The Kyrgyz Republic’s economic freedom score is 61.3, making its economy the 82nd freest in the 2015 Index of Economic Freedom, an annual guide published by The Wall Street Journal and The Heritage Foundation.
The 2015 Index evaluates economic conditions and government policies in 186 countries. The 'free' economies in 2015 are in Hong Kong (89.6), Singapore (89.4), Australia (81.4), New Zealand (82.1), and Switzerland (80.5).
Kyrgyzstan's score has increased by 0.2 point since last year, with improvements in trade freedom, freedom from corruption, and labor freedom outweighing declines in the control of government spending, fiscal freedom, and business freedom. The Kyrgyz Republic is ranked 15th out of 42 countries in the Asia–Pacific region, and its overall score is above the regional and world averages.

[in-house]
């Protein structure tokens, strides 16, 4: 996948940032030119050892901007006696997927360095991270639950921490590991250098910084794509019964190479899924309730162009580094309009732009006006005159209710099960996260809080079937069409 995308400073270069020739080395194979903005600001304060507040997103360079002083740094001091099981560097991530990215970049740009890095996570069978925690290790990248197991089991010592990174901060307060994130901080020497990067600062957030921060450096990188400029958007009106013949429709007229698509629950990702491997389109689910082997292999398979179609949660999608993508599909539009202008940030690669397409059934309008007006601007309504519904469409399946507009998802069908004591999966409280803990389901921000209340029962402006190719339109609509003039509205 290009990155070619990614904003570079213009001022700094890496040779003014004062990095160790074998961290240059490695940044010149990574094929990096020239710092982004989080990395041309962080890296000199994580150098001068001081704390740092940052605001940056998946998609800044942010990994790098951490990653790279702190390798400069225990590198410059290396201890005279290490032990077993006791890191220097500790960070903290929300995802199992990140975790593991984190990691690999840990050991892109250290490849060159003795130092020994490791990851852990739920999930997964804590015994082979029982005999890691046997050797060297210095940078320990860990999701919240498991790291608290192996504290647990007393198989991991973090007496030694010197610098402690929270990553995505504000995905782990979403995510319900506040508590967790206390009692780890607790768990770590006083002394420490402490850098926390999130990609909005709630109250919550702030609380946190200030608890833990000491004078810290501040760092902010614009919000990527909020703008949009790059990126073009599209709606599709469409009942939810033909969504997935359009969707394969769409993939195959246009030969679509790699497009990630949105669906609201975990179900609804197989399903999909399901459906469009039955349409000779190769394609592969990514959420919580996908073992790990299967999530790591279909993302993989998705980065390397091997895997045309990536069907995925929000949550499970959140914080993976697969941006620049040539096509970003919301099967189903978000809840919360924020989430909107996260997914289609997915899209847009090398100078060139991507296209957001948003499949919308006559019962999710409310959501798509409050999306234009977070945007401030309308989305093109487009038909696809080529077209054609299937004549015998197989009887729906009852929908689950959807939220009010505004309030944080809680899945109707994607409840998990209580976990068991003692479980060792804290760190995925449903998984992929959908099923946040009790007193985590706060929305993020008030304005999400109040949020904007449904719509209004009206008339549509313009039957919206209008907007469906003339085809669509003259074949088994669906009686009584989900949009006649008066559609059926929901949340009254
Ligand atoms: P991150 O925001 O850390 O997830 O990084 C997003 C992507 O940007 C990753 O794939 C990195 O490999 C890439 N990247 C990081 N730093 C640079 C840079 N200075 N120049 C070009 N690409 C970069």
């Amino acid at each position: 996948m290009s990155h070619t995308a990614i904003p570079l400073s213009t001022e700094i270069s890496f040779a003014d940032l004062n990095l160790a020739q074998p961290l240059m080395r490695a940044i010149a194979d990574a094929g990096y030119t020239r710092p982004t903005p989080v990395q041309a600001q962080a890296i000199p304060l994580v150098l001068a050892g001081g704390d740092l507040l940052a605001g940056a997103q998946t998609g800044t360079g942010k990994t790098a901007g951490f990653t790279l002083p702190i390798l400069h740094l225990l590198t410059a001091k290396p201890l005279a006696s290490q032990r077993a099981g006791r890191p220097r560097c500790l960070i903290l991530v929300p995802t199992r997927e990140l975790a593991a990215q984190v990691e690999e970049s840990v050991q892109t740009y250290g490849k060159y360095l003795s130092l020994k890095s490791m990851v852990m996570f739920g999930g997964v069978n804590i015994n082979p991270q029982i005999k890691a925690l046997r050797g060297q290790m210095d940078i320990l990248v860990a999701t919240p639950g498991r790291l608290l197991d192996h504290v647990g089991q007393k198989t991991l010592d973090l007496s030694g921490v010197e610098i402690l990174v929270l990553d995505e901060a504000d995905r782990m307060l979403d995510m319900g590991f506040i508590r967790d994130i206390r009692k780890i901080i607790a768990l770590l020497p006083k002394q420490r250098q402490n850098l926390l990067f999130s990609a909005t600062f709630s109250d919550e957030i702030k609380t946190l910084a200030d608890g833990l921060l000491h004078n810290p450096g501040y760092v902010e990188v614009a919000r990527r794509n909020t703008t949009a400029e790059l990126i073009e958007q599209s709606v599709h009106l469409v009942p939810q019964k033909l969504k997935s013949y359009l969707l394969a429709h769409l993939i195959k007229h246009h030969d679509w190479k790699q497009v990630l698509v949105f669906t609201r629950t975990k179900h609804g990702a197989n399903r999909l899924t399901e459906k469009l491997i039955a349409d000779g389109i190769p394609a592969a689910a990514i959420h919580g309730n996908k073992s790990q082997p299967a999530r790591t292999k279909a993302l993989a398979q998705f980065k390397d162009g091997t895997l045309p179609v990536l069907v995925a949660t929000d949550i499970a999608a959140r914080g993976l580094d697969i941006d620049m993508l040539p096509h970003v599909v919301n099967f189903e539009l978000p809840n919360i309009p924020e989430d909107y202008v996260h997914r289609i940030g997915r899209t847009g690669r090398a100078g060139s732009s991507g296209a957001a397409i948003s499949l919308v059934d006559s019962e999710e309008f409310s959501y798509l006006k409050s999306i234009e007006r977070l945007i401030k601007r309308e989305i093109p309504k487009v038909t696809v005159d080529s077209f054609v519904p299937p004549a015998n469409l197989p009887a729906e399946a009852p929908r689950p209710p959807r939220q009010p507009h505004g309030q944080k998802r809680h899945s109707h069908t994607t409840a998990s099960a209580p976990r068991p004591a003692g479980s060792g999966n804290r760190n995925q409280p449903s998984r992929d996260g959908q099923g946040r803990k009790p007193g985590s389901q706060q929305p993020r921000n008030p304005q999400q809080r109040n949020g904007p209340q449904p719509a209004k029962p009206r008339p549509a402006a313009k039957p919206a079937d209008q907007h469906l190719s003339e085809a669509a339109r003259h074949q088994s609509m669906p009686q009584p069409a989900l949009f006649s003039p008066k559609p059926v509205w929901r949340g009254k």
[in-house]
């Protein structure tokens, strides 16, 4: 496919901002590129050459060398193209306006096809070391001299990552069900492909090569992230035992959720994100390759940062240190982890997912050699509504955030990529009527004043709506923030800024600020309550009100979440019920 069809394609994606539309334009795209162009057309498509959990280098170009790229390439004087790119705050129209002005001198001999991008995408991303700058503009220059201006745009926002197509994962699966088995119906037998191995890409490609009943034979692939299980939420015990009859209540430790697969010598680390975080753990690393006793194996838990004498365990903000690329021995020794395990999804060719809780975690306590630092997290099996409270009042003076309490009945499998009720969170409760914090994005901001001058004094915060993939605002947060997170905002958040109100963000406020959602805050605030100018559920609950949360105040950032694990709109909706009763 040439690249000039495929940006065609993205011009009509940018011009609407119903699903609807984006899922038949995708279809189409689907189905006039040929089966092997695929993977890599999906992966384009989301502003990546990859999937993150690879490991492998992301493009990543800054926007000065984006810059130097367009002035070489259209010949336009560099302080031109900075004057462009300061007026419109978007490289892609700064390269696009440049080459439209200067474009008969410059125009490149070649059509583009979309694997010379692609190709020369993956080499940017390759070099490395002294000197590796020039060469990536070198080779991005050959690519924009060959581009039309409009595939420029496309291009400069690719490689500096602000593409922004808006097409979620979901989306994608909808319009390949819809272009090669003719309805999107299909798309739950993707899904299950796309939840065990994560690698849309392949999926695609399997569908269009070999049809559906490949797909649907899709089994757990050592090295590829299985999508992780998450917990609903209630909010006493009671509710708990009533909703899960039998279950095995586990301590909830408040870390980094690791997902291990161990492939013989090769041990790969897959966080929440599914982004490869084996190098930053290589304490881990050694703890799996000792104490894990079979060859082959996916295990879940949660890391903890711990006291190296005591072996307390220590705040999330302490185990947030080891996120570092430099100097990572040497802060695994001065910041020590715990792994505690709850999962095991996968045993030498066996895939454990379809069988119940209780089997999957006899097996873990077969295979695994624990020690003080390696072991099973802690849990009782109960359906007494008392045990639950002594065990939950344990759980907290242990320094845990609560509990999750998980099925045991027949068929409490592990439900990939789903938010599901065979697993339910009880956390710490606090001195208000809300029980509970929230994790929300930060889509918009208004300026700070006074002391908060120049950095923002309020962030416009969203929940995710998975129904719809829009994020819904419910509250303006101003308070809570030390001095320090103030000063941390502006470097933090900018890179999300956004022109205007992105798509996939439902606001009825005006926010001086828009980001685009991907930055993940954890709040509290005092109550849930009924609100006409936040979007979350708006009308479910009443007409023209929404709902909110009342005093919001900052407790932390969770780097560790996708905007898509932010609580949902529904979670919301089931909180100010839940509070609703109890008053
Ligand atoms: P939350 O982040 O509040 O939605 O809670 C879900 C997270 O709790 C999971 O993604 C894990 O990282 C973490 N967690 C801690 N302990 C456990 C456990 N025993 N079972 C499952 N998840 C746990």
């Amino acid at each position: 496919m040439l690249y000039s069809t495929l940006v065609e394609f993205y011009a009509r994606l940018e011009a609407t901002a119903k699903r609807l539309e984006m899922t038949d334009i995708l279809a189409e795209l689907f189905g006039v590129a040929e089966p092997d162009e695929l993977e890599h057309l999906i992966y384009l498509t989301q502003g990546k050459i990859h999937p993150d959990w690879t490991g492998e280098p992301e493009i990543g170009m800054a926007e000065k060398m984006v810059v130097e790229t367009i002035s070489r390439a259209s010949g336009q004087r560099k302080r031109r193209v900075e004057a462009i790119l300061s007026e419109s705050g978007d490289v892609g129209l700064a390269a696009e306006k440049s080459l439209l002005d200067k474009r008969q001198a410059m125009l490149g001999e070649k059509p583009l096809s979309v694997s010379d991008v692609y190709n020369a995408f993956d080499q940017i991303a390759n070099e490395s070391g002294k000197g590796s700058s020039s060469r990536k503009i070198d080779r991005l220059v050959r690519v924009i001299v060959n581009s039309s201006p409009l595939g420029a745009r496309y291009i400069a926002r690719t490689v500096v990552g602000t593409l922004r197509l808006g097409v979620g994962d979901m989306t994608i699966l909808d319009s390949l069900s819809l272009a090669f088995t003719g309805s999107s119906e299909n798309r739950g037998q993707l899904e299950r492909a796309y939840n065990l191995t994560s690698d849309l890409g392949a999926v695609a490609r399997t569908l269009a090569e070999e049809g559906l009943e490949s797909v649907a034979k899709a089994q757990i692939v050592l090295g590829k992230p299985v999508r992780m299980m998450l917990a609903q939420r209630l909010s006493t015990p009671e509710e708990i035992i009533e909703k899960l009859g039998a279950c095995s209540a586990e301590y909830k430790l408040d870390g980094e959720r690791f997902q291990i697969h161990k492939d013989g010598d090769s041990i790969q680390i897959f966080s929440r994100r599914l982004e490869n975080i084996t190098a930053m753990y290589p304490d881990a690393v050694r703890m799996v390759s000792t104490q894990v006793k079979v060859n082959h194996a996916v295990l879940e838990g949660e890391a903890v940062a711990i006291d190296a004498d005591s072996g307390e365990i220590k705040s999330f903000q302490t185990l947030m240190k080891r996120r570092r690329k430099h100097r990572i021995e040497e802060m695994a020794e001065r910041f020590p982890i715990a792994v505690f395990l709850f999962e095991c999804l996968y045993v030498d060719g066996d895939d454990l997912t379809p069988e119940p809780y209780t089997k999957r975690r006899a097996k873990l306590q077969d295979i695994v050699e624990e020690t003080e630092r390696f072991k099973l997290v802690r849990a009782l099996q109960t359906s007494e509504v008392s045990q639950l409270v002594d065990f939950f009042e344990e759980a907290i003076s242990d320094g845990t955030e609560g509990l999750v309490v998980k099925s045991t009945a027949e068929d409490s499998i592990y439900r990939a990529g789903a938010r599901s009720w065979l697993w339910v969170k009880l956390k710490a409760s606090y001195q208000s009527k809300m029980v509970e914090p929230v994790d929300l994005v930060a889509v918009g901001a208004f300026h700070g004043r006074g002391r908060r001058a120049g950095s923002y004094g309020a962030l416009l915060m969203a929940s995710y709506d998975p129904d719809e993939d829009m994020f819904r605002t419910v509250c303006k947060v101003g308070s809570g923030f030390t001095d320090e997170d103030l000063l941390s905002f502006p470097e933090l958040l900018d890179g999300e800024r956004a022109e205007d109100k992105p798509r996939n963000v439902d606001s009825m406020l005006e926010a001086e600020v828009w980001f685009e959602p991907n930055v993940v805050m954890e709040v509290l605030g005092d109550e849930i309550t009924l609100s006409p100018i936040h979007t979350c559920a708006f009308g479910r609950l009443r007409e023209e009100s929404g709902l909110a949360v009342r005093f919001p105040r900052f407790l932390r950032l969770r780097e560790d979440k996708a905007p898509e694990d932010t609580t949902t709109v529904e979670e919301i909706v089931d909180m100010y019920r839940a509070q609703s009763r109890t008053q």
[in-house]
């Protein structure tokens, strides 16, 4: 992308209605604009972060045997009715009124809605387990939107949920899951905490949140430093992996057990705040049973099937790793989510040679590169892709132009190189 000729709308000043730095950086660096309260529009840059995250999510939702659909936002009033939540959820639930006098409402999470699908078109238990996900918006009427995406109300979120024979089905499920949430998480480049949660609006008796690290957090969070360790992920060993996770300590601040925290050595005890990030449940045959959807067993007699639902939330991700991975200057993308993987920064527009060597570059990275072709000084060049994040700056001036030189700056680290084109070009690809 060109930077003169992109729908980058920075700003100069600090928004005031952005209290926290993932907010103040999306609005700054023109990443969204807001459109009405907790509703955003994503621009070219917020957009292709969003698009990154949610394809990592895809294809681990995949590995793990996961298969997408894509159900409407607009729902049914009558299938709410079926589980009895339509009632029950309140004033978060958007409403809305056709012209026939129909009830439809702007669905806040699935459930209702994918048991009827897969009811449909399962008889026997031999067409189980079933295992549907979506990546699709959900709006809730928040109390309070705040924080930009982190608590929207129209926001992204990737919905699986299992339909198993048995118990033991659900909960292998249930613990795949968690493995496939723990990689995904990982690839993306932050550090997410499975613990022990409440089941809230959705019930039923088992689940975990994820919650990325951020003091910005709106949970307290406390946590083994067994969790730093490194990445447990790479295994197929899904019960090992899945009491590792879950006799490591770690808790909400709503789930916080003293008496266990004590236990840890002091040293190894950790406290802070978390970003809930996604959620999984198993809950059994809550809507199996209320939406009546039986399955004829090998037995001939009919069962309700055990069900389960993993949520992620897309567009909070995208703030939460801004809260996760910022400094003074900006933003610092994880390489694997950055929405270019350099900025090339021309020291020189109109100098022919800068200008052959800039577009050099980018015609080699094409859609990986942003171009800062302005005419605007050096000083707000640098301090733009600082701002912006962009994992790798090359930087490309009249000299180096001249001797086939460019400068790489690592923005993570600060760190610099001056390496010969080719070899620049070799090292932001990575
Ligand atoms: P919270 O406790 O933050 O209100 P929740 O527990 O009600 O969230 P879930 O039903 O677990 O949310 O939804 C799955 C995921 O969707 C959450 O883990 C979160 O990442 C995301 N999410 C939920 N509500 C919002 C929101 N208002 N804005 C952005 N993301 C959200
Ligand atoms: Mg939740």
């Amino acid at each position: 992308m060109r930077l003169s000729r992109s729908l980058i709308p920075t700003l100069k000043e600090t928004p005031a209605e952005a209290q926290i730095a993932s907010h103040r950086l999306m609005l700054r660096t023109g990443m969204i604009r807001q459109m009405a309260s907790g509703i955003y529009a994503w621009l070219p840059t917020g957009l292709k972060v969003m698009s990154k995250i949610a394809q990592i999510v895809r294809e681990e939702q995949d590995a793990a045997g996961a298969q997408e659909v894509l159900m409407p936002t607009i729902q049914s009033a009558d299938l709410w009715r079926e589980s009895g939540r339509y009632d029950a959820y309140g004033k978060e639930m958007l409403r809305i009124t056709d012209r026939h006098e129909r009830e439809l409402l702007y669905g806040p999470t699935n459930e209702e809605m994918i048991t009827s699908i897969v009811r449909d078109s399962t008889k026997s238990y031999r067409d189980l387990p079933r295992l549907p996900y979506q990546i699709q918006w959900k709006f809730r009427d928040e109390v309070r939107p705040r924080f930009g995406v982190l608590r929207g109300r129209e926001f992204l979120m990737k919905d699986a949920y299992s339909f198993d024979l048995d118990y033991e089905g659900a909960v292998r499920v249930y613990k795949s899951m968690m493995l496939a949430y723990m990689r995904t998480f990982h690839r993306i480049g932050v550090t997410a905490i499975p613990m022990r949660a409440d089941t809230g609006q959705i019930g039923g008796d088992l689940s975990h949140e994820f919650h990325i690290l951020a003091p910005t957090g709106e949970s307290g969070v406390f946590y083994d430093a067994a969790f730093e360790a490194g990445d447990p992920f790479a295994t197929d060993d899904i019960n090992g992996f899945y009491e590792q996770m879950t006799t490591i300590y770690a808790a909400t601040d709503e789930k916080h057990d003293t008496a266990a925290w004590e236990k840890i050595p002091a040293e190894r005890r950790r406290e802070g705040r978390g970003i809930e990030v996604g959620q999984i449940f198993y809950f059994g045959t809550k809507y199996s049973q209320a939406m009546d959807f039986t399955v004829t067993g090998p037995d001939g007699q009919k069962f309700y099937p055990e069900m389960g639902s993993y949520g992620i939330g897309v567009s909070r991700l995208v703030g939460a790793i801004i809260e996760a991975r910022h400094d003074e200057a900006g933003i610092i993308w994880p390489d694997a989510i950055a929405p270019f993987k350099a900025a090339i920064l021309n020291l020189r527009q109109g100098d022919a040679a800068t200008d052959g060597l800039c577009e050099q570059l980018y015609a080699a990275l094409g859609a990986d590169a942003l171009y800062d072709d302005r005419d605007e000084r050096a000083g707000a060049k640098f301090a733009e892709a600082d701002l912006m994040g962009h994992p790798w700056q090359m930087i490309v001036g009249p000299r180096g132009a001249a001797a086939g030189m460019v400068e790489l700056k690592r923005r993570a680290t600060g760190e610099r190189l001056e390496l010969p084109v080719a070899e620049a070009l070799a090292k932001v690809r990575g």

Over the past two years, the Kyrgyz Republic has re-established the positive growth in economic freedom it had achieved prior to 2010. Solid gains have been made in opening the economy to trade and investment, but the control of government spending continues to deteriorate.
Compared to transitioning economies in Eastern Europe, the Kyrgyz Republic lags behind in key indicators of economic freedom. Trade freedom has only recently surpassed the global average, and the rule of law remains weak. Corruption, particularly surrounding the president’s family and office, has been well documented. Courts remain largely unreformed, and property rights are weak.
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